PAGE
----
They are being taught project management skills, and will be briefed on etiquette for business consultancy assignments. Examples of the types of projects that have been undertaken in the past are set out below:

*Antecedents of proactive behaviour in a public sector organisation

*Flexible working: The underlying link between work-life balance, social support, stress and well-being

*Safety Attitudes and its relationship with Safety Performance

*Importance of Trust

*Workplace Bullying – An Investigation into Perceptions and Responses

*Career Development Pathways

*Employee Insight: Using Employee Insight to create Employee Value

*Evaluation of Coaching Programmes

Host organisations have included:

*Solaglas Windowcare



*Rolls Royce

*Royal College of Nursing

*South Yorkshire Police

*Sheffield City Council

*Firth Rixon

What is delivered by the Student?

A research proposal:
Following receipt of the client’s brief, the student will produce a research proposal that will explain their understanding of the project requirements and will set out a plan of action to complete the research. This plan will include objectives, proposed method and timing. The proposal will be subject to discussion and negotiation but we will require the client’s approval of the proposal before the student fully commences work.

A quality project: This means a project that addresses the client’s brief and provides useful information to help inform strategic decisions. The project will be supervised by a leading expert in the field at IWP to ensure the research methods and data sources being used are appropriate and are being executed in a professional and objective way.

Report: An organisational report will be produced outlining the main findings of the research conducted and a set of recommendations based on the findings (and a presentation – depending on the client’s requirements). The report will be provided by the end of September 2012.

Confidentiality: All information collected by students in the course of the project, and the final report itself, will be treated in complete confidence and will not be disclosed to third parties.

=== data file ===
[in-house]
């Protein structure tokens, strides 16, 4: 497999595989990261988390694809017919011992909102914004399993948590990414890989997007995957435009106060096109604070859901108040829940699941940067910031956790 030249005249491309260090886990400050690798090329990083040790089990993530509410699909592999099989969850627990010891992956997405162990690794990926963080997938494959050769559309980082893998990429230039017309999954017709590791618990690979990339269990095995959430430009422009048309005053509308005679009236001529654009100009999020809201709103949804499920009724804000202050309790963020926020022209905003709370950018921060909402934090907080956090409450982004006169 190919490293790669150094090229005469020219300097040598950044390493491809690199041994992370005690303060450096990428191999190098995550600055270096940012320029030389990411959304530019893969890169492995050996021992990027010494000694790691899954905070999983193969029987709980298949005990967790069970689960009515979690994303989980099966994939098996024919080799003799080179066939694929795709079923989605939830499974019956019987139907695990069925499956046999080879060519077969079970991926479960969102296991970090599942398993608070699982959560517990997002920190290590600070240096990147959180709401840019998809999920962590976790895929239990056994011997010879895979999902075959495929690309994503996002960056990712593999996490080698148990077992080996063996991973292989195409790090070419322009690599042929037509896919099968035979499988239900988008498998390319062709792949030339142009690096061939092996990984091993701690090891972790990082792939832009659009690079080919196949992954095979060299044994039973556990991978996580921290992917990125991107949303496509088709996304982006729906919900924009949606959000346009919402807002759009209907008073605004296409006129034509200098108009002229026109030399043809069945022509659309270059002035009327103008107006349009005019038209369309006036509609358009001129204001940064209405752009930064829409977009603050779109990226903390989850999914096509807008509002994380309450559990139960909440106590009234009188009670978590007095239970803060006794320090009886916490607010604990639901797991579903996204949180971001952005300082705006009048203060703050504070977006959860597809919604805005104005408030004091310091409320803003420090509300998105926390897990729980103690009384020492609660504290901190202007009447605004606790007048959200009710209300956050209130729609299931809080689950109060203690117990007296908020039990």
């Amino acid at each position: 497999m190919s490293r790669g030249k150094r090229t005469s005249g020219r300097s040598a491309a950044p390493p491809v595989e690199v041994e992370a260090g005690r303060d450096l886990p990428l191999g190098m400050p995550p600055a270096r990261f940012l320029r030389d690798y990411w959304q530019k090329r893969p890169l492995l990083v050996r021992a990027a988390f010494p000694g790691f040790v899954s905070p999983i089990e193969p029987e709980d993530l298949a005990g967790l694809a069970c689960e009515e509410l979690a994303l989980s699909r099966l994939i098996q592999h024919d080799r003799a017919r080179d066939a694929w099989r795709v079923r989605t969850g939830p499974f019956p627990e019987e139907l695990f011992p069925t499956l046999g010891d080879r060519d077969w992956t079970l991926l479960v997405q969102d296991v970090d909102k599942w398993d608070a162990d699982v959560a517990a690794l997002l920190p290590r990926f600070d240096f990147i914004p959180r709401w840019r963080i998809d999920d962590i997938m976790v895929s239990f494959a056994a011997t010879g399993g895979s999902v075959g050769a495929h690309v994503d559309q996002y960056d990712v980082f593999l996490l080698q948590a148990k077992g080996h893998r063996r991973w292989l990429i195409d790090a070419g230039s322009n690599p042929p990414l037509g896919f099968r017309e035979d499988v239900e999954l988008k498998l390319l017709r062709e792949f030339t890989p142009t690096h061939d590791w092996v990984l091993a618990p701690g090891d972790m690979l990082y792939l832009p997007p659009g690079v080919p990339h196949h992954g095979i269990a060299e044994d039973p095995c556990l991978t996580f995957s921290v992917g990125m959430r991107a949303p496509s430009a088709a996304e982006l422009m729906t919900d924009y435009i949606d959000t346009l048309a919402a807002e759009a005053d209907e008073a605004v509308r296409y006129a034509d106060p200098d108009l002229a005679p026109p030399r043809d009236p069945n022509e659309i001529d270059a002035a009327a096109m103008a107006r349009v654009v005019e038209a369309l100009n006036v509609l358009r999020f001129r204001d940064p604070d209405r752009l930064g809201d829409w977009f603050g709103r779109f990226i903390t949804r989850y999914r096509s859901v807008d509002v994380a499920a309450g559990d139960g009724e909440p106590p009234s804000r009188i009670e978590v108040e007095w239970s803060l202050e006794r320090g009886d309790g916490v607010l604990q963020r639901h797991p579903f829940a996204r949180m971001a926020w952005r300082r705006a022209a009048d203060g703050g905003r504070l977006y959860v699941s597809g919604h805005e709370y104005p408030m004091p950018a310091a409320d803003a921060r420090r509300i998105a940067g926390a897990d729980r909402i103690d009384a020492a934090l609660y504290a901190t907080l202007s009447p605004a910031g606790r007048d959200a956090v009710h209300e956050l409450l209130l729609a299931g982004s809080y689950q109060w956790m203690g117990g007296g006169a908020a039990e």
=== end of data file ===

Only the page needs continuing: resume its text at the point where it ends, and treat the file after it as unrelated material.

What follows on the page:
Project Management and Costs:
Subject to mutual agreement, the project can work in either of two ways.
Option 1: Participating organisations would be expected to pay the student expenses, i.e. travel. The academic supervisor provides normal academic supervision, which may include liaison with the organisation where necessary but the student would provide overall project management. If your organisation also wishes to pay the student a modest bursary for carrying out the work, that would of course be welcome but not a necessity. However, the bursary is an arrangement between the student and your organisation – no monies will pass through the University.

Option 2: The project arrangement includes a formal consultancy contract with the University. Like with Option 1 the organisation will cover students expenses. In addition your organisation benefits from approximately three days of the supervisor’s time over and above normal academic supervision of the student. This will normally cost about £2k.This means that as well as providing academic supervision in the normal way, the supervisor will provide overall project management; maintaining regular contact with your organisation throughout. The supervisor (a leading expert in their field) will also work with the student to produce an exceptionally high standard of organisation feedback report complete with expert recommendations. It is the supervisor’s time being paid for, not the student’s.

Our students are now choosing project titles and wishing to engage with organisations. Their project would commence in early May with completion in September. If you wish to discuss further or if you do wish to engage, please complete the attached project specification form and send to Kate Shepherd on or call 0114 222 3259.